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average writing
competent art
historical bonus 3
total score 7
Ebon #1
Only Printing / January, 1970 / 32 pages / S.F. Comic Book Company
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As a young boy, Larry Fuller was fascinated by the comic book superhero genre, but I imagine he wondered why there were no superheroes who matched the color of his own skin. But if Marvel and DC were blind to the need for a black superhero, Fuller was ready to fill the gap after he grew up.

As a young man in San Francisco, Fuller wrote and illustrated Ebon, the world's first comic book starring a black superhero*, and Gary Arlington and San Francisco Comic Book Company published the book in 1970. Not surprisingly, selling a black superhero comic book to the hippies and stoners who frequented the retail outlets (head shops) within the underground comic distribution network wasn't easy, and Ebon #1 did not sell well.

Despite the poor sales, Ebon is notable because Gary Arlington provided a black man with the opportunity to publish his own comic book. Ebon is not only the first comic book starrng a black superhero in history, but it may also be the first comic book entirely created by a black person (proclamations by Whole Wheat Comics notwithstanding). The historical significance of this achievement should not be underestimated, any less than the significance of the underground revolution enabling women to publish the first all-women-produced comic book, or gay people to publish the first all-gay-produced comic book.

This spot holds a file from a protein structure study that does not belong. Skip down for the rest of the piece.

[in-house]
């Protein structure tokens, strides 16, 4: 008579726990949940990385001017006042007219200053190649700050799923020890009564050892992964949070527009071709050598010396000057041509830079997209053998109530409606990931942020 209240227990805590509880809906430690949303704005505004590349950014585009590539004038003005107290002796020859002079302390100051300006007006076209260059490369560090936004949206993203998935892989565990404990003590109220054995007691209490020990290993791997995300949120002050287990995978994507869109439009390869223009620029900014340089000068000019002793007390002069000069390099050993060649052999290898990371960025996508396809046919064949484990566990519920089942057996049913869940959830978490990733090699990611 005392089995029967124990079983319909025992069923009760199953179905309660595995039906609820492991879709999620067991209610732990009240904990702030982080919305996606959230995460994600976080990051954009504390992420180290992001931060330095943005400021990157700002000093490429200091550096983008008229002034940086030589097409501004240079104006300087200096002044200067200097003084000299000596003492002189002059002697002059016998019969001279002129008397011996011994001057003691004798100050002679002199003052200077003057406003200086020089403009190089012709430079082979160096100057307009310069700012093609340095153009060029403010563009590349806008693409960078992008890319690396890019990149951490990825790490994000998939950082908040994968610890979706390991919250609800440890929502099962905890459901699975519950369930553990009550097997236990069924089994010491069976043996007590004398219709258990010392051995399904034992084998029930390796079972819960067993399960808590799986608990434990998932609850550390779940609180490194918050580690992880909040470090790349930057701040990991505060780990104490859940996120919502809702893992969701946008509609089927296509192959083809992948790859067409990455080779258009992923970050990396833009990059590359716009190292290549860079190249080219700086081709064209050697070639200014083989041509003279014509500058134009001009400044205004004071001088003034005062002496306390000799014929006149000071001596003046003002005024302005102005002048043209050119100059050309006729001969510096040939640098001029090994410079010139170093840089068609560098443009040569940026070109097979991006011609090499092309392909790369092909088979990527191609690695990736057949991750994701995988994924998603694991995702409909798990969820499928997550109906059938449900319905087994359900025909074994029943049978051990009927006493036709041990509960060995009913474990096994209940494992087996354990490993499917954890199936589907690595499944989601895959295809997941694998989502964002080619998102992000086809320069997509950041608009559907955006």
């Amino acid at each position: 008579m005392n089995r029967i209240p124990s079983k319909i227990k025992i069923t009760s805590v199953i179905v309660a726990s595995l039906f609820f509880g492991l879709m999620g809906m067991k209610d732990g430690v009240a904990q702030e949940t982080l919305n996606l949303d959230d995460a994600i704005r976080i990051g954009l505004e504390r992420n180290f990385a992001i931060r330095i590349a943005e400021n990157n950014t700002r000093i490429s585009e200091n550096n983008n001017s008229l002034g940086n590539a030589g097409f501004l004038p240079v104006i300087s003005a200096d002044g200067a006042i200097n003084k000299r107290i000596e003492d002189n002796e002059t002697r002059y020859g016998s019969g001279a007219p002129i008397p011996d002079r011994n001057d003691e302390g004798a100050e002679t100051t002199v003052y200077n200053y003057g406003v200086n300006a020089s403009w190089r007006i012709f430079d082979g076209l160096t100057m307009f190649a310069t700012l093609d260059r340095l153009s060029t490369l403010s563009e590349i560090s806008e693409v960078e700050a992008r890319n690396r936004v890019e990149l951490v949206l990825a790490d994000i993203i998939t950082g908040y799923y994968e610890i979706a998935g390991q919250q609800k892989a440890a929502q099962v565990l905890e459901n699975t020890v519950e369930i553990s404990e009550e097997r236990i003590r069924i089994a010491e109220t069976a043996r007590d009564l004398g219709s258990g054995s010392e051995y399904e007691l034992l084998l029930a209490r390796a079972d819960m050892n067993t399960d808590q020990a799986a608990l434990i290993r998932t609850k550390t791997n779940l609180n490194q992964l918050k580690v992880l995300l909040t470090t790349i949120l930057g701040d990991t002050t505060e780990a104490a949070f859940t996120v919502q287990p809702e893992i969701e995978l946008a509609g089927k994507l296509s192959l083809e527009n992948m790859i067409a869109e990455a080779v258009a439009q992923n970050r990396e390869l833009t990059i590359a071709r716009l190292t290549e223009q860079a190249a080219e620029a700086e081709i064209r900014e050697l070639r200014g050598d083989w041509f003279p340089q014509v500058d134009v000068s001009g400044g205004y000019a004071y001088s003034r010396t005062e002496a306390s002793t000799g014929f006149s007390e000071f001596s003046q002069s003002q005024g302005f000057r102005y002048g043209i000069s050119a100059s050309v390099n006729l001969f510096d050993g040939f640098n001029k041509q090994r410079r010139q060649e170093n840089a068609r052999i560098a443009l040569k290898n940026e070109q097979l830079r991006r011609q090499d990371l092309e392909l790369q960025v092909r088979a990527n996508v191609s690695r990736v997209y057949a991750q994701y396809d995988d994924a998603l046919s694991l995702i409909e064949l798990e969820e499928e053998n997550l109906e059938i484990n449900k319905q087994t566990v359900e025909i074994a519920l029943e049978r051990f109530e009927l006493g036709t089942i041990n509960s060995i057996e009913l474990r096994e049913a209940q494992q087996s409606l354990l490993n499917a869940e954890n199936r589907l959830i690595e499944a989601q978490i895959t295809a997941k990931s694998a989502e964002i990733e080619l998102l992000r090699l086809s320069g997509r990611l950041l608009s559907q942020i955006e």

As for the qualitative content of Ebon #1, Fuller's superhero story is a bit predictable, but there is some really cool stuff at the back of the book, where you can find ads for other underground titles, including Bogeyman and San Francisco Comic Book #1. Even the back cover and indicia are cool in their own underground, hand-made way.

*There were a handful of heroic African-American comic book characters that preceded Ebon, including Lobo (Dell Publishing, 1965), Black Panther (Marvel, 1966) and Falcon (Atlas Comics, 1969). But Lobo was a very human Old West gunslinger, not a traditional superhero with super powers. Black Panther and Falcon were true superheroes, but they only played supporting roles in comic books until Falcon headlined a brief series in 1983. The first African-American superhero who starred in his own mainstream comic book was Marvel's Luke Cage in 1972. So, indeed, Ebon is the first African-American traditional superhero to star in his own comic book in history.
It is unknown how many copies of this comic book were printed. It has not been reprinted. There are two versions of the printing; one that was conventionally folded, trimmed and stapled. The other was folded, but left untrimmed and unstapled. The version shown here is the stapled and trimmed version. Other trimmed versions cut off more of the right side of the book than the version shown here.

Gary E. Arlington (editor)
Larry Fuller - 1-27, 32
Rory Hayes - 28-29
Jay Lynch - 30